The Resurrection Body

Dr. Ron J. Bigalke

Extreme Makeover featured Ty Pennington and his design team helping families—who were experiencing some type of ongoing or recent difficulty—by completely remodeling their home to meet their needs in a better manner. 

When a family was identified to receive a home renovation, the race against the clock would begin. Sometimes it would seem impossible for Pennington and his team to transform a house with so many problems into something desirable.

In a similar manner, it can be difficult to imagine “a house not made with hands, eternal in the heavens,” when “the earthly tent which is our house is torn down” (2 Cor 5:1). Continuing the closing thought of the previous chapter, Second Corinthians 5 contrasts the mortal “outer” person with the glorified “inner” dimension of human existence (4:16).

For the present, a paradoxical situation exists for the one trusting in Christ Jesus for salvation. For instance, salvation has been granted to those believing the gospel message of God’s grace through faith. The Holy Spirit permanently indwells the believer as “a pledge” of his or her “inheritance,” resulting in “every spiritual blessing” (Eph 1:3, 14). However, the fullness of salvation has not been granted, which includes the resurrection of the body at the Messiah’s coming. For this reason, the outer being “is decaying, yet” the “inner” person “is being renewed day by day” (2 Cor 4:16). As the believer awaits the renewal of his or her physical existence at the resurrection, there is much comfort and joy in the present transformation of the inner person by the ministry of the Holy Spirit.

Second Corinthians 5 uses the common ancient metaphor of a house in reference to the human body, for the purpose of assuring believers that their earthly constitution—though subject to decay and eventually death—will “be clothed with our dwelling from heaven” (v. 2). For the present, “we groan, longing” for the redemption of the body (cf. vv. 2, 4; Rom 8:23). Nevertheless, there can be apprehension in dying because one does “not want to be unclothed but to be clothed” with the immortal (2 Cor 5:4).

Presently, the believer groans (sighs) in anticipation of the heavenly dwelling. The reason is that God “has set eternity” within the heart (Eccl 3:11). Similar to a monetary down payment, God gives the Holy Spirit “as a pledge” (i.e. deposit, promise)—the first payment—thus guaranteeing the reality of the resurrection (glorified) body. Although one can only imagine or ponder the difference between the earthly and the heavenly, the desire “to be pleasing” to the Lord is certain (2 Cor 5:9).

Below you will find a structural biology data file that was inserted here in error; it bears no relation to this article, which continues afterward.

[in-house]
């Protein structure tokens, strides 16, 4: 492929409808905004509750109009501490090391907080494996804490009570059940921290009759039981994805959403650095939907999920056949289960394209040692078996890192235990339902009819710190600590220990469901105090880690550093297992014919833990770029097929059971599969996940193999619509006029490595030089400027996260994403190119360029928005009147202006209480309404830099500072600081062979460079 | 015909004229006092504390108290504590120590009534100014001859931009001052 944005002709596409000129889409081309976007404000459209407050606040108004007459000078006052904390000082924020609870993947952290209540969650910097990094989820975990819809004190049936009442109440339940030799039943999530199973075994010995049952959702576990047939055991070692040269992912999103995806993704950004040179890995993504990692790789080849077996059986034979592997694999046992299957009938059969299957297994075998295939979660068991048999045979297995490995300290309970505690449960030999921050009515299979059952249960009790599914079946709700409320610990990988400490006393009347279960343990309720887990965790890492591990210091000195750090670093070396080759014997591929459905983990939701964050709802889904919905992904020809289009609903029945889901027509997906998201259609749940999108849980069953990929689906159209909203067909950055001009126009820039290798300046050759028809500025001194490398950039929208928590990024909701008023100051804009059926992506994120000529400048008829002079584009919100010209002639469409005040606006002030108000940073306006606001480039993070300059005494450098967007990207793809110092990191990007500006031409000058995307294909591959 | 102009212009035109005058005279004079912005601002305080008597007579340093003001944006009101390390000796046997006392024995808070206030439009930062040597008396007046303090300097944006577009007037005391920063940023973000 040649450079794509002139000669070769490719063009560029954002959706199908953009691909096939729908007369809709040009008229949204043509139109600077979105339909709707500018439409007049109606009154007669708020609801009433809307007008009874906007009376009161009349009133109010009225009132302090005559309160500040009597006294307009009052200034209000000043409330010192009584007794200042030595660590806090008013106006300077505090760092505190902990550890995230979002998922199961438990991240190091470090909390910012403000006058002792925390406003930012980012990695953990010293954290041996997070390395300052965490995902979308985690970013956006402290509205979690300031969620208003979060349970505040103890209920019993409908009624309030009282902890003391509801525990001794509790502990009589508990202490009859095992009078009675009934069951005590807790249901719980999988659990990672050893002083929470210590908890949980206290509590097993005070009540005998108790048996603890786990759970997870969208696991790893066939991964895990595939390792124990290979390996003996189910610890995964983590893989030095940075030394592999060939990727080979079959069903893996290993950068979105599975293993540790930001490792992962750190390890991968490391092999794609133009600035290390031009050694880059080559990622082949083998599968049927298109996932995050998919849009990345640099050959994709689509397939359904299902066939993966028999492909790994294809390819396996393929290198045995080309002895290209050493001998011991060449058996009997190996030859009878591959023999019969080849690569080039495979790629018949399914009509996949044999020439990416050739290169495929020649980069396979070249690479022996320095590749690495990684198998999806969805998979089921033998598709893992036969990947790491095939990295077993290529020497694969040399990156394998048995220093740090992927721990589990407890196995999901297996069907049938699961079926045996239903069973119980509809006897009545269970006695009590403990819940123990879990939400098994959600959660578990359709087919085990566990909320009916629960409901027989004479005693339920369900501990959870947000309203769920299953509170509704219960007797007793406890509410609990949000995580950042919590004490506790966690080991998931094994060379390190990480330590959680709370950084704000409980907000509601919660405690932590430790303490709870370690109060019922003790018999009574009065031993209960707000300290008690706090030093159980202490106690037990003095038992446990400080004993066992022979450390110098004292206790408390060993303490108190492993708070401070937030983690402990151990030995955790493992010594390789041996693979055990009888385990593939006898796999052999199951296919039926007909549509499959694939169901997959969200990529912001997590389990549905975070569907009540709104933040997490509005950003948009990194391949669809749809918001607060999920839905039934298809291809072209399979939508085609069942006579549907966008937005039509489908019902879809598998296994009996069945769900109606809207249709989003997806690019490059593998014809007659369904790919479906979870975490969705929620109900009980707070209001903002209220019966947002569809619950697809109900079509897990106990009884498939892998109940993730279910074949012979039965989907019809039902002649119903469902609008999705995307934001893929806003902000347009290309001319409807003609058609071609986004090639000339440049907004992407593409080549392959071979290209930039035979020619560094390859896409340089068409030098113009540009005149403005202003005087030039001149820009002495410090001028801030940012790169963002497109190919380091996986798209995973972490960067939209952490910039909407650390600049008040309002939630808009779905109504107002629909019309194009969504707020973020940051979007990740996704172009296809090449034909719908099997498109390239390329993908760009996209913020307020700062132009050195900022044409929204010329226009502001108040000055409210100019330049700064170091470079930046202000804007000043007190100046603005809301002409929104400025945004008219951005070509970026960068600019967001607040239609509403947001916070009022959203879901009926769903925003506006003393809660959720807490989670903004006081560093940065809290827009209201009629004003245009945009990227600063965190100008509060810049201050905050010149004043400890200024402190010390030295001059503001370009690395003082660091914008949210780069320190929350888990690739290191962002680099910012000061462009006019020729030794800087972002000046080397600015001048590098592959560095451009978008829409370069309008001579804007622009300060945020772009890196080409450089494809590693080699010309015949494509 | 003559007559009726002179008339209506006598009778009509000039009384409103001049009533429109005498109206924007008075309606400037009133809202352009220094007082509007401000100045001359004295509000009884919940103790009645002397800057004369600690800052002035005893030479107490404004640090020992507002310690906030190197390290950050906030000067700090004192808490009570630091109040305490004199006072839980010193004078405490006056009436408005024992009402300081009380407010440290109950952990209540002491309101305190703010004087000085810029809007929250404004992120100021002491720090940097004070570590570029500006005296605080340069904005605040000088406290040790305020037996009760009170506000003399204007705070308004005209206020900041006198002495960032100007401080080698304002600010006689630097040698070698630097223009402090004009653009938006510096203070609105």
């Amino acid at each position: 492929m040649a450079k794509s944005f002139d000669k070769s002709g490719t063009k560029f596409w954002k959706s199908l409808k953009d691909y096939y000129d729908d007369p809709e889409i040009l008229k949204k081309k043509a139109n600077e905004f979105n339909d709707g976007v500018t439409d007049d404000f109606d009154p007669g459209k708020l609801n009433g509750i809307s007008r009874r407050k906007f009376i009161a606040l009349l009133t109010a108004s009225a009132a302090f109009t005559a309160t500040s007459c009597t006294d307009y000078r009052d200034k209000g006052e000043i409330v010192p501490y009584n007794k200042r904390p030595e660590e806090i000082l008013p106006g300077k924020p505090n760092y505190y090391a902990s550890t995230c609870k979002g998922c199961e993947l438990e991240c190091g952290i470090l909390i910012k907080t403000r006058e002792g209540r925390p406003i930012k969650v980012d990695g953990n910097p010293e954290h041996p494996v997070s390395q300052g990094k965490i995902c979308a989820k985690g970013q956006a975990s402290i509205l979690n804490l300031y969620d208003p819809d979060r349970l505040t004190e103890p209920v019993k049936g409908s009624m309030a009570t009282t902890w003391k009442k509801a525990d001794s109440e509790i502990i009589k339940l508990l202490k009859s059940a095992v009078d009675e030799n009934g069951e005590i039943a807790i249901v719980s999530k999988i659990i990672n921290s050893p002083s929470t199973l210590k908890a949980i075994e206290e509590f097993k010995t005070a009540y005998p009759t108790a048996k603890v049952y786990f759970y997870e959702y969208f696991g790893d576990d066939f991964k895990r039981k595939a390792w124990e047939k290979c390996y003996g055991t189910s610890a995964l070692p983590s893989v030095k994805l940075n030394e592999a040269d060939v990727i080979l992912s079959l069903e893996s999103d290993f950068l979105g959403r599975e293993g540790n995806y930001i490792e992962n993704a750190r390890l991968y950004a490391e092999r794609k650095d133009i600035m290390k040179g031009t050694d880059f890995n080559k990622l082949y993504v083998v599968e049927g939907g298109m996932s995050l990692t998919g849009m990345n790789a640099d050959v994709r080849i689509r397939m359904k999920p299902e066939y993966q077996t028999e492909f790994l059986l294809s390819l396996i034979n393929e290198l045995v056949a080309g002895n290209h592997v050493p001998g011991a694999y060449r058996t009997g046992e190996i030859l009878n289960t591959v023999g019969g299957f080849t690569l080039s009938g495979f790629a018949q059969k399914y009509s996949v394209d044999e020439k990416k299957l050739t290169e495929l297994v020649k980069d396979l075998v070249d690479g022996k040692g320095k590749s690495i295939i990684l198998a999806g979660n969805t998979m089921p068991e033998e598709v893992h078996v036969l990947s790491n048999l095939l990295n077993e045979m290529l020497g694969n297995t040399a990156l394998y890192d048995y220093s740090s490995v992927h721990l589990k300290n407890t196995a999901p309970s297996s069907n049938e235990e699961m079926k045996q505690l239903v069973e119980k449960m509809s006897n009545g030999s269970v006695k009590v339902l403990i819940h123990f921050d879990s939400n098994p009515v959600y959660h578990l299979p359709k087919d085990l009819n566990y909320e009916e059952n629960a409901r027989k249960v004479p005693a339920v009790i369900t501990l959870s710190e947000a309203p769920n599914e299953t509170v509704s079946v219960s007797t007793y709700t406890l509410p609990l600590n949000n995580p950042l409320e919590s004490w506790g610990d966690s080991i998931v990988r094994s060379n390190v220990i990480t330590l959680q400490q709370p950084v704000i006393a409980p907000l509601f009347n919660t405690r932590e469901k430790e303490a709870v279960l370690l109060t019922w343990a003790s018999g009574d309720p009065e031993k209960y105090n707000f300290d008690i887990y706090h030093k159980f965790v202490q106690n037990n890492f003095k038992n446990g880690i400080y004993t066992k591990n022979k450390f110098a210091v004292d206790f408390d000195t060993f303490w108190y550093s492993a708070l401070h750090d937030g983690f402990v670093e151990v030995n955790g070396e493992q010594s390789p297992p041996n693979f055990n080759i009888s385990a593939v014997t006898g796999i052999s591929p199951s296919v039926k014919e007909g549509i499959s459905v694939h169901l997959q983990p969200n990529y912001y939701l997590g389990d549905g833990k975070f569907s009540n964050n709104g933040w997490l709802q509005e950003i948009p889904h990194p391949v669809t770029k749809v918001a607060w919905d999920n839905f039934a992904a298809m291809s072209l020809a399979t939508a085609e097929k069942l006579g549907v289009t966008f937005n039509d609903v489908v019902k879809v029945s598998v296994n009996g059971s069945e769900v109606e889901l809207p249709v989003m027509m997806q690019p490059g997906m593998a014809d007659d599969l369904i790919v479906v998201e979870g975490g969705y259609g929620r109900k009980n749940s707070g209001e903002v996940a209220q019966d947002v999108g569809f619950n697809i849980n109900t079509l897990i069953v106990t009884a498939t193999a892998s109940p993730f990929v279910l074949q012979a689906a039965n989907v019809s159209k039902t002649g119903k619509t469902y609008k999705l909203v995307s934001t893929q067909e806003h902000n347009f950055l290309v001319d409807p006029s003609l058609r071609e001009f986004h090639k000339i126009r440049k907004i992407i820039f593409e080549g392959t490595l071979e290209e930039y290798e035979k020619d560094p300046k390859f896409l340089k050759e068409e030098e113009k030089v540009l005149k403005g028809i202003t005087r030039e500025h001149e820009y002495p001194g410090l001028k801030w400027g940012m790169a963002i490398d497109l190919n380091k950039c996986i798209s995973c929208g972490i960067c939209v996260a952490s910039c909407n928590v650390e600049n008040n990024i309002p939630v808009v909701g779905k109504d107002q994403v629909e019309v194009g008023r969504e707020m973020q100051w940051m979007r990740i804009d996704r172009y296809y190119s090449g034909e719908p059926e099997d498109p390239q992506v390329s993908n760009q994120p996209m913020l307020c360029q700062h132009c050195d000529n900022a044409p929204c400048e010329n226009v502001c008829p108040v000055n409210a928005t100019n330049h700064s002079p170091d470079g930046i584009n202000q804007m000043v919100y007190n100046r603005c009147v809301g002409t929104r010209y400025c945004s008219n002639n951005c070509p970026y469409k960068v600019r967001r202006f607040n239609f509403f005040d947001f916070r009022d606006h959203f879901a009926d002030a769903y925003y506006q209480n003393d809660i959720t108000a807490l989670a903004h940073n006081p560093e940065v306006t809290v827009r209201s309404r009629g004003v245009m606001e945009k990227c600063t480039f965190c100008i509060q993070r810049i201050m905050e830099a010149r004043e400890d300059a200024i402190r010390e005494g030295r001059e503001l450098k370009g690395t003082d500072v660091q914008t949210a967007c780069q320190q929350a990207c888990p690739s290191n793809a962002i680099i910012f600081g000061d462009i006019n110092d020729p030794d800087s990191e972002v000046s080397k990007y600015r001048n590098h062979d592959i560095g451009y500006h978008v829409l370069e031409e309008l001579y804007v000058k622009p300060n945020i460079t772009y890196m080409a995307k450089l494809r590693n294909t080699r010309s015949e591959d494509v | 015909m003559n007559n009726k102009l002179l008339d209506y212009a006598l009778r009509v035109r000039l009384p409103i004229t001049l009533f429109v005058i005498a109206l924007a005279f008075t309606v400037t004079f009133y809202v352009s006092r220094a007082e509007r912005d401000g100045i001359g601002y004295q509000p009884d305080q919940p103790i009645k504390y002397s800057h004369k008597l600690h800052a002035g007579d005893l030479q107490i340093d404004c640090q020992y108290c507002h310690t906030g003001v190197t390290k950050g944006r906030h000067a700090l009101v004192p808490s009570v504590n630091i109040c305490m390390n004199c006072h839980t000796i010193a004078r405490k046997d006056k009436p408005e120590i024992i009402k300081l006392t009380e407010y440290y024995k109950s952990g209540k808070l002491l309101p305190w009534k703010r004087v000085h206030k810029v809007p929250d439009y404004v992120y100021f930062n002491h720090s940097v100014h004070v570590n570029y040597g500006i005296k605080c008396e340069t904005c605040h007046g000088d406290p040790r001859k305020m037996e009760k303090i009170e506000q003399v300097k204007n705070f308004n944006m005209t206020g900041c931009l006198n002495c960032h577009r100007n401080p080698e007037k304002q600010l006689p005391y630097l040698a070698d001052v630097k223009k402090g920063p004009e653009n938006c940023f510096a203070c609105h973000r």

Romans 8:1 assures, “Therefore there is now no condemnation for those who are in Christ Jesus.” “The judgment seat of Christ” (2 Cor 5:10), therefore, is concerned with a believer’s evaluation in terms of reward (cf. Rom 14:10; 1 Cor 9:24-25; 1 Thess 2:19; 2 Tim 2:5; Rev 22:12). While the idea that a person “may be recompensed for his deeds in the body, according to what he has done, whether good or bad” (2 Cor 5:10), may not be the most pleasing of biblical topics, the Bible does certainly teach that the use of the human body is important to God. One never earns salvation through works; rather, a person’s good deeds give evidence of faith (trust) in God.

Having mentioned the present weak condition of the human body (4:16), in contrast to the “eternal weight of glory” (v. 17), Scripture gives attention to the tremendous changes that will occur with the resurrection (glorification) of the body. Life in the physical body is similar to living in an “earthly tent” (5:1). Paul was a tent-maker (Acts 18:1-3), and thus was well aware of how appropriately the “tent” metaphor reflected the present human body. A tent is a weak, impermanent structure without much external appeal; the glorified body, however, will be “eternal” and never suffer decay or weakness (cf. Phil 3:20-21). The eternal body “from God” will lack all the imperfections of the earthly body.

As a result of infirmities and pains associated with one’s mortality, there are groans until the redemption of the body (2 Cor 5:2, 4). Groaning is not wrong if the appropriate result is achieved. Present sufferings should cause one to long for the glorified body that God has promised. Death is separation of the soul (spirit) from the body, resulting in the cessation of natural life. Scripture refers to death in a threefold manner. First, physical death is separation of body and soul (Jas 2:26), and this is the most common use of the word “death.” Adam began to die physically (“return to the ground,” Gen 3:19; cf. Eccl 12:7) when he violated the prohibition to eat of the tree of the knowledge of good and evil. Adam’s sin is imputed to all humanity (Rom 5:12-21), and thereby every person incurs the penalty of physical death as a consequence (Gen 2:17; Rom 5:12; 6:23; Jas 1:15).

Second, spiritual death is the separation of unregenerate humanity from God as a result of the sin nature. Adam’s soul was separated from God the moment he rebelled and his body began to die. Both physical death and spiritual death entered the world when Adam sinned. Physical birth results in physical life; however, only the second birth (rebirth) results in one being made alive (regenerated) spiritually. Spiritual death is overcome by spiritual regeneration (John 3:3-8; 1 Cor 2:12-13; Tit 3:5-7; 2 Pet 1:4).